You may wonder what this question is all about. Let me explain. There are many points of contact between a physician and a patient consenting to a procedure, when an informed consent can be obtained. The first point of course, is when the surgeon first informs the patient that they need surgery. Most of the time, patients agree to the procedure, and are put on the waiting list immediately. In many hospitals, the booking cannot even proceed, unless the signed consent for is sent along with the booking information. Usually, the pros and cons are explained to the patient right away, and the consent is signed.
I find that this may be too soon. I always give the patients a handout, containing detailed information about their surgery, and instructions as well. (I know that every other surgeon does this too). Should the patient not have the time to take this information home, read and assimilate it, before they sign their consent? Should they not also have the opportunity to do research on their own or ask others for advice, as I am sure everybody does?
Some patients need more time to think about the surgery, and sometimes about different surgical options, before they can decide whether to consent or not. They may just call and inform of their decision, or may want to come in and ask more questions. If they are seen at this point, the consent may be obtained then.
I personally feel that the best time to obtain informed consent is in the pre-operative room. This is when I give them the chance to ask any final questions, and have them answered, both about the surgery, and about the anesthesia. The also get to ask about post-operative care, if they have any questions. This also gives me a chance to re-familiarise myself with their condition, the reasons for operating, and any special considerations that may be required. In some instances, patients do change their minds about the surgical option, and this can be acknowledged as well. This way, I also get to make sure I have seen them and addressed any fears before they are wheeled into the operating room.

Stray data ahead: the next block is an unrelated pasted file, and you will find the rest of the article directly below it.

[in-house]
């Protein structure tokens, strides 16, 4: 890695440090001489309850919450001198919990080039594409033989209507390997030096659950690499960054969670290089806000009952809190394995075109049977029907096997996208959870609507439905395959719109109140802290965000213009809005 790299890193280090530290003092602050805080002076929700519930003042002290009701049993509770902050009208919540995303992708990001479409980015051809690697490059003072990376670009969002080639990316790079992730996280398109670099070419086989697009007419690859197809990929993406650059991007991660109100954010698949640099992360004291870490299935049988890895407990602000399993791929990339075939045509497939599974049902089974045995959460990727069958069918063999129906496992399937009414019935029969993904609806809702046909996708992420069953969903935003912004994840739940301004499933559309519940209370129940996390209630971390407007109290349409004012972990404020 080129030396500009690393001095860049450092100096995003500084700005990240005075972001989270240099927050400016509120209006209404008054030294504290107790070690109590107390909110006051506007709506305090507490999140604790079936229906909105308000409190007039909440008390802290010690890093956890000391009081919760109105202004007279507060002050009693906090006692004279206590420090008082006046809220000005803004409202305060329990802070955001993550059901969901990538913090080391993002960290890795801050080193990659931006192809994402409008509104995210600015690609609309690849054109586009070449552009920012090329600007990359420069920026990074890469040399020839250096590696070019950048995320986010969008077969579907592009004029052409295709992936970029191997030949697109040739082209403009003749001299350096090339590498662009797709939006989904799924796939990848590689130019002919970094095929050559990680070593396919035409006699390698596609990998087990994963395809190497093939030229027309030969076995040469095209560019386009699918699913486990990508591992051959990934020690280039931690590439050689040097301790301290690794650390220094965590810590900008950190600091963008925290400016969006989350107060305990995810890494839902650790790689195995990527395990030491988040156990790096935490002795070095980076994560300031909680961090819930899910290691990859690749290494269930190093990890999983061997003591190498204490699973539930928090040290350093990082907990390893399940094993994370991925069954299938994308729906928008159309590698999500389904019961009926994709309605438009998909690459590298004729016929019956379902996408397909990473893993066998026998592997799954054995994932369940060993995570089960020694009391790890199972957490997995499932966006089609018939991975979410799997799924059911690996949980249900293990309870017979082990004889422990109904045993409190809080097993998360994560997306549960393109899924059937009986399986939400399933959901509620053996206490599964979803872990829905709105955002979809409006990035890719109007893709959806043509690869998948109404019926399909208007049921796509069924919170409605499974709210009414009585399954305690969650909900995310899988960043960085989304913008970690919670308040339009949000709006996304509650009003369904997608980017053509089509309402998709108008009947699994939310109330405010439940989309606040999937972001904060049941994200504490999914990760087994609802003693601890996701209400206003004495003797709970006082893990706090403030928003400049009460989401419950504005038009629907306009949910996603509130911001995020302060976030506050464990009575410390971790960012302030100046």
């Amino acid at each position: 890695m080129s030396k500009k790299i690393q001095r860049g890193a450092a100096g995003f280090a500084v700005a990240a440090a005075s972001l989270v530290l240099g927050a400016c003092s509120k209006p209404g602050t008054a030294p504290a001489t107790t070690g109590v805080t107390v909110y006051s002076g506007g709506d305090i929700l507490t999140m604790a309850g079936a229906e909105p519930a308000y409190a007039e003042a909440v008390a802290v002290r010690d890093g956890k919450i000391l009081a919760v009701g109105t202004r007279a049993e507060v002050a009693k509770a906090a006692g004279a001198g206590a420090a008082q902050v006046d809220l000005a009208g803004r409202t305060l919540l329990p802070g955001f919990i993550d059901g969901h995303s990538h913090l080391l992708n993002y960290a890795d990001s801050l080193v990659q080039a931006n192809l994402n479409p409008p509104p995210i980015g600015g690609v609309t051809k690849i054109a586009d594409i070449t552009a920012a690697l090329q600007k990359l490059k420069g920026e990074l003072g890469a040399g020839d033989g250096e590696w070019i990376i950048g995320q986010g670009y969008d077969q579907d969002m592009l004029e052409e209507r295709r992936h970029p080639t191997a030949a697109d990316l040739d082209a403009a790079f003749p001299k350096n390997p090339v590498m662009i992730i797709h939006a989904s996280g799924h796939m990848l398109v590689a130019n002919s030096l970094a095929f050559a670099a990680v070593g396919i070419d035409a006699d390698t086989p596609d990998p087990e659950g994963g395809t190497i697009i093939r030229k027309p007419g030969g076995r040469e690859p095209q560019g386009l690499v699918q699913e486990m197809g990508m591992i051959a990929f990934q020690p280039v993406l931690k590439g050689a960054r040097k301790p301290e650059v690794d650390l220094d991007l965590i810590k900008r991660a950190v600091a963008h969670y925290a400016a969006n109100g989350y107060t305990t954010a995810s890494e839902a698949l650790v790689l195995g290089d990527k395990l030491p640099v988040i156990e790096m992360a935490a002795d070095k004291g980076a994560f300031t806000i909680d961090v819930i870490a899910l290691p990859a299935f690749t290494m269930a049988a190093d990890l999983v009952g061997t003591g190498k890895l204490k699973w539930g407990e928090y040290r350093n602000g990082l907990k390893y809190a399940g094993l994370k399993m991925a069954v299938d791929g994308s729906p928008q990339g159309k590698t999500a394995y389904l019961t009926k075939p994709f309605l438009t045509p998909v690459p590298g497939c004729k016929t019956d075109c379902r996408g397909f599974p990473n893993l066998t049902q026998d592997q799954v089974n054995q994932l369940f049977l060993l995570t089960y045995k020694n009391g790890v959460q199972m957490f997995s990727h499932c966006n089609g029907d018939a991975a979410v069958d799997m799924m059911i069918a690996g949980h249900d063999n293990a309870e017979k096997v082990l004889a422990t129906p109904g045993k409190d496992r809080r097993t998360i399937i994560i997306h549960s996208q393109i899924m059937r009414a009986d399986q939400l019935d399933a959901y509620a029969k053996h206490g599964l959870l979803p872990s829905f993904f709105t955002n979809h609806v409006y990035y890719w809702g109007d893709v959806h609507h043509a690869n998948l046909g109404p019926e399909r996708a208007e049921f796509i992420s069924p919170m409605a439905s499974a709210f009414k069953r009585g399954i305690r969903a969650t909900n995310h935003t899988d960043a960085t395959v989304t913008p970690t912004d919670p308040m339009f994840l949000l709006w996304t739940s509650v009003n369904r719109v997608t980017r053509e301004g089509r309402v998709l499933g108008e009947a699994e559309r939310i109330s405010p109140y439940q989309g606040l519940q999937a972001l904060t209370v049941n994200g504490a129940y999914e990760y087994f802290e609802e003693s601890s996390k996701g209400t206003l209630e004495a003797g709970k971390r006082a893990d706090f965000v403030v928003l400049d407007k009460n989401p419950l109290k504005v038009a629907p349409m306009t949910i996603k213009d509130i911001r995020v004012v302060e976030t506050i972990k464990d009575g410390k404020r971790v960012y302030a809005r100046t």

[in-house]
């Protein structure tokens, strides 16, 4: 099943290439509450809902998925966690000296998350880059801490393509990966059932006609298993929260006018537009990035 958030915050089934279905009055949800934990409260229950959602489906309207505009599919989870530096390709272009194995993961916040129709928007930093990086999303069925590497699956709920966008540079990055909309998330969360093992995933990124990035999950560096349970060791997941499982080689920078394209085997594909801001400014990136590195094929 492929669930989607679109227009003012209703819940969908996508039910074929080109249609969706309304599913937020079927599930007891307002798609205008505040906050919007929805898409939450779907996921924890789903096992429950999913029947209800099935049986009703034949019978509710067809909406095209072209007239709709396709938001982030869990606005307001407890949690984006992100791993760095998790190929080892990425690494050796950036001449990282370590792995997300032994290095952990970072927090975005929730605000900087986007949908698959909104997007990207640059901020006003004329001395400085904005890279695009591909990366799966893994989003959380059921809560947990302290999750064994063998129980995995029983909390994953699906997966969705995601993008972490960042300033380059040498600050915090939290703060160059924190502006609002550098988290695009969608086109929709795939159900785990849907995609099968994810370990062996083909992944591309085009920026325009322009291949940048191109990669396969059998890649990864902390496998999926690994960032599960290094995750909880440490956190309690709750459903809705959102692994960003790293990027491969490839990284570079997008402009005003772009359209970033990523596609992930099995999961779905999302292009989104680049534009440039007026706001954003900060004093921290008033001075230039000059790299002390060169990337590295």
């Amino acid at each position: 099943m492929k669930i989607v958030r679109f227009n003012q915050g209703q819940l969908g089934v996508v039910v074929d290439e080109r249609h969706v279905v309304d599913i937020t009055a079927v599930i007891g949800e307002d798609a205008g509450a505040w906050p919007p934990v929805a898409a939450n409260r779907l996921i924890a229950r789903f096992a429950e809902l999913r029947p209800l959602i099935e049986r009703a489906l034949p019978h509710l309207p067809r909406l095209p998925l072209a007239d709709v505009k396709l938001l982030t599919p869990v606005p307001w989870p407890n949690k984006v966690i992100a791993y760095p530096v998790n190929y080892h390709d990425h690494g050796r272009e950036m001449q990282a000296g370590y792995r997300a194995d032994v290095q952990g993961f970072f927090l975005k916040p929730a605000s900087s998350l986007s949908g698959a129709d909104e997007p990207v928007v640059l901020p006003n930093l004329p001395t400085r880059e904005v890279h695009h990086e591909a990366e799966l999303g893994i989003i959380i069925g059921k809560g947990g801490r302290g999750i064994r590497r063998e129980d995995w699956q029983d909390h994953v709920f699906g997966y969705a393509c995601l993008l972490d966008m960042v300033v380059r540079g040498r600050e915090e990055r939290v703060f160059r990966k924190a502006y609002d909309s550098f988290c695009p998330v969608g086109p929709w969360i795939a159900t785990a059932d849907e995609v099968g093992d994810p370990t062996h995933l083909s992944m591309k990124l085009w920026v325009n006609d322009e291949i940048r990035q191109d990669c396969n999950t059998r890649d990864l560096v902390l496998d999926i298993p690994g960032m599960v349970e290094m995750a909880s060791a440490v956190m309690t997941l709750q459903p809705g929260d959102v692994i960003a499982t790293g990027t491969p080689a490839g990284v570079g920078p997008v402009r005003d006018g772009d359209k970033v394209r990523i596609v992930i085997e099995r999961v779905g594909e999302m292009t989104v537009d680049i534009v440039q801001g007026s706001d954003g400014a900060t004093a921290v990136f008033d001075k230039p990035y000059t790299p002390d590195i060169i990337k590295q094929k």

i do work in a small hospital, and I am able to do it this way, but I wonder what, if any problems other surgeons have had, when the consent has been obtained weeks in advance.
I invite anyone – physicians, nurses, other healthcare professionals or anyone who has had the experience of going through an operation – to send me their thoughts or experiences about the consent, and when it is signed.
Great post by a medical student (I rest my case)!
So recently I was approached by a medical student asking if she could guest post on my blog about burnout. I was more than happy to take her up on her offer, and not just because it has been WAY too long since I have blogged and her timing could not have been more perfect. It’s easy to forget that physicians in training are not in any way immune from burnout and compassion fatigue that affects so many of us out in clinical practice. Fiona shared with me that she had recently lost a classmate to suicide – something I unfortunately also experienced during my training when one of my fellow medical students killed himself during our first year. If anything, the pressures and difficulties have only seemed to have grown during the time between my and Fiona’s training.
I welcome Fiona’s piece on her experiences so far during medical…
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Stress and Burnout have been the main topic of interest to me recently. In any discussion about stress, I find the reference to gadgets made, usually describing the ‘assault on the senses’, and how to minimize this assault. There are so many reasons described, for recommending that you stay away from those evil screens! I have, however, been very impressed with how these screens have been a huge stress buster.